Meanwhile, Laura had to appear in court on the murder charge from the raid on the Ashley camp. She asked for a court-appointed attorney and Sidney J. Catts Jr. was named. Her trial was set for Oct. 6, but the state attorney requested a delay until February.
Then on Nov. 1, sheriff’s deputies and chiefs of police captured four gang members, including Ashley, as they drove north at night along A1A. They were stopped at the Sebastian Bridge by the seven lawmen sent by Sheriff Baker. Laura was not in the car; the plan may have been for her to join them once they were in Jacksonville.
The officers were not taking any chances after stopping them, feeling “it was them or us.” When one of the handcuffed outlaws reached for his hat, the lawmen fired their rifles repeatedly, killing them.
A great deal of speculation has surrounded the circumstances of how Baker learned that the Ashley Gang was headed for Jacksonville. It has been noted by many sources that an informant spilled the gang’s plans that day. Some even say it might have been Laura. It wasn’t until 1976 when one of the key officers present at the killing, Stuart Police Chief Oren B. Padgett, wrote his recollections of that day, 52 years earlier.
I was walking down the sideway about mid-morning this Saturday. It was a beautiful morning; the sun was shining and it was warm; the birds were singing and everything was just beautiful. I walked by a grocery store where George F. Mario [brother-in-law of John Ashley] had just walked out and was putting some supplies in his car. I stopped and spoke to George and we started talking and passing the time of day. I asked him if he had anything new at all, he looked all around and saw that there was nobody nearby to hear what he said. He said, “Yes, they are leaving tonight and they are going to California. They are going as far as Jacksonville tonight and will lay up there tomorrow at John Ashley’s sister, Daisy’s, house and they will continue traveling at night until they get to California. They will be traveling in this automobile that I am putting these supplies in. They’re going to leave later today and there will be four of them.”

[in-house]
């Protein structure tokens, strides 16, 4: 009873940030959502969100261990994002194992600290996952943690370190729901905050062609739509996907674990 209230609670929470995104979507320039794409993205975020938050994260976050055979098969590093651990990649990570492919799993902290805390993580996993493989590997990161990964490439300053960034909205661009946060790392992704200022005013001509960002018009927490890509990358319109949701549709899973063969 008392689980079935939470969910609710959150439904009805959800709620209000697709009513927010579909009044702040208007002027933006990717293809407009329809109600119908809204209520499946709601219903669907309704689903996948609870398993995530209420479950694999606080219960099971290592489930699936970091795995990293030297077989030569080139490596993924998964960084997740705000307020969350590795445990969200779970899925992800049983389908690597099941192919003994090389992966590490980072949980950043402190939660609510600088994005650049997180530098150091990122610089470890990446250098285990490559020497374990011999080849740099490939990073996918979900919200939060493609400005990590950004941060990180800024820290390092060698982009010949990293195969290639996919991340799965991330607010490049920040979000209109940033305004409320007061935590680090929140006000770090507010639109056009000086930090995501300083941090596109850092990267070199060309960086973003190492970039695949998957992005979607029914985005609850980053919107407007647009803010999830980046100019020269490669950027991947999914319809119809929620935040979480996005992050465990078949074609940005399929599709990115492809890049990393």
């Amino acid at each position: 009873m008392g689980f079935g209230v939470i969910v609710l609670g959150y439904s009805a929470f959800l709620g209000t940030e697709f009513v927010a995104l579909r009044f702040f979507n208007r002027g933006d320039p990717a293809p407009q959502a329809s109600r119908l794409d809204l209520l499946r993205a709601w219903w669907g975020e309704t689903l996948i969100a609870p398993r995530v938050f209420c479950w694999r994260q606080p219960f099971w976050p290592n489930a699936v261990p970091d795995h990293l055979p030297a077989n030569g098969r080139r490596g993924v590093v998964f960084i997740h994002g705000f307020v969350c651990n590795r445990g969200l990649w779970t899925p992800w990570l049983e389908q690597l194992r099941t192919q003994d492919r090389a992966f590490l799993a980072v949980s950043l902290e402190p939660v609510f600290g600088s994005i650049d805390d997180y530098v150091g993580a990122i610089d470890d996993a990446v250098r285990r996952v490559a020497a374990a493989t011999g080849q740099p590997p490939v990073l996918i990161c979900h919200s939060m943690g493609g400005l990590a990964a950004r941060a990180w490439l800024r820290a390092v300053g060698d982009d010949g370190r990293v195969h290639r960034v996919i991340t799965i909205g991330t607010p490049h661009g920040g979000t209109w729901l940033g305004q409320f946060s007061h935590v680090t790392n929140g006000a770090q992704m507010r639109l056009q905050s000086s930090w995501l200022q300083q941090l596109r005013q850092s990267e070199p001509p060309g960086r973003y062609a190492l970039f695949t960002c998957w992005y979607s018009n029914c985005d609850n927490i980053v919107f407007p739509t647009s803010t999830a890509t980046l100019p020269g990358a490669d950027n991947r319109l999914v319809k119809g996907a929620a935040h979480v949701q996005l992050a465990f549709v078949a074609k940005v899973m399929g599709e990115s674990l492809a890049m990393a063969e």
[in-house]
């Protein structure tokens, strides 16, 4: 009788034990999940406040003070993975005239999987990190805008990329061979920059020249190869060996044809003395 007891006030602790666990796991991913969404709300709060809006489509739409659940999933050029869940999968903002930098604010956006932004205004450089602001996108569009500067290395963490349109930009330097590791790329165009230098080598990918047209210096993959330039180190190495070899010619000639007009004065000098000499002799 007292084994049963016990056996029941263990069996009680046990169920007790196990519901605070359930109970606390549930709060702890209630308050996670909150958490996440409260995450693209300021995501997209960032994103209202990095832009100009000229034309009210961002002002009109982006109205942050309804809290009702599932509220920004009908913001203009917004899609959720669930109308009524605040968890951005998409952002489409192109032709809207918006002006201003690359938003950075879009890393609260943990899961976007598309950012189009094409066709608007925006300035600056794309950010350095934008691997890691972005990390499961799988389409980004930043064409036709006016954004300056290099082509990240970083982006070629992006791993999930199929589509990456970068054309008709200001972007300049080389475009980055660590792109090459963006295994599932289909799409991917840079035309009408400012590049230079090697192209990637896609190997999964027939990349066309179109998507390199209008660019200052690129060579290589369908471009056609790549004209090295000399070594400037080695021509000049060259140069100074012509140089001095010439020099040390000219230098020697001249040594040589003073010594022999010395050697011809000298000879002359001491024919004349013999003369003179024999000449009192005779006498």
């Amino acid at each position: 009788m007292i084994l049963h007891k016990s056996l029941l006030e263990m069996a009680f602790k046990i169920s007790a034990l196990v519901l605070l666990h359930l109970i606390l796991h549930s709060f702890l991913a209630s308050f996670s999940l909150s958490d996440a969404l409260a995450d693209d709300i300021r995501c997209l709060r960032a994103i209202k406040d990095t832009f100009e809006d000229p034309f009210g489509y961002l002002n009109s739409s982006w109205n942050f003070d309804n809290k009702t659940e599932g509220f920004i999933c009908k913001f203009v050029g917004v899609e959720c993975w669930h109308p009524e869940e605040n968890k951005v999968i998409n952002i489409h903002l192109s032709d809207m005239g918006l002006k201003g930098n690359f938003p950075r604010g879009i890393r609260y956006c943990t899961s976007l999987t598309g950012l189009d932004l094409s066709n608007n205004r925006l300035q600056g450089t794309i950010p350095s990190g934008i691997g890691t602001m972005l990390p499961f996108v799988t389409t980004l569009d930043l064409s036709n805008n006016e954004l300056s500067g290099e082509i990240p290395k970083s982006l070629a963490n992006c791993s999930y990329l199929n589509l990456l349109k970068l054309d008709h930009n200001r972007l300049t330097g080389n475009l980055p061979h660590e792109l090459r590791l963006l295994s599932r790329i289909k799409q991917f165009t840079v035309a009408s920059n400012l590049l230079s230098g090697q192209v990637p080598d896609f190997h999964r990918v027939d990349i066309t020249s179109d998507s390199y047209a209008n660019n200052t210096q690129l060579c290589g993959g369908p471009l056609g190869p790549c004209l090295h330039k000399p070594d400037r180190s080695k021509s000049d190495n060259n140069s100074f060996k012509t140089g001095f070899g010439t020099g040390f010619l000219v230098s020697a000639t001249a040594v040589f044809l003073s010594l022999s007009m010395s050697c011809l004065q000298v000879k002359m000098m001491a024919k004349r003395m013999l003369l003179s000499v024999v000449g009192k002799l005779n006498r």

Continuing, Padgett wrote:
I thought the situation over very carefully, pondered it in my mind a little bit, went on down to my office, sat around and talked a while to some of the boys. Then I went out and rode around a little, trying to figure out just what to do, if anything. I decided to call Sheriff Bob Baker of Palm Beach County, of which Stuart was a part of that time. For fear that somebody might overhear me talking on the telephone in my office, I went to my home and called Bob Baker on my private telephone. And in talking to him, I did not want to give the name of my informer — I did not want to tell him of the information and how I got it. One of his first reactions was, “Padgett, you better watch this kind of information — if they can get you out of town this afternoon, they’ll rob that bank again.” It was then that I assured him that my information was correct.
Chief Padgett had known Mario for years and trusted him. Did surviving Ashley family members learn that he was the informant? Mario was with the last remaining Ashley brother, Bill, on Dec. 2, 1932, in a small rowboat on the South Fork of the St. Lucie River when the boat overturned. Bill Ashley survived while Mario drowned. The death was ruled accidental.
LIFE WITHOUT JOHN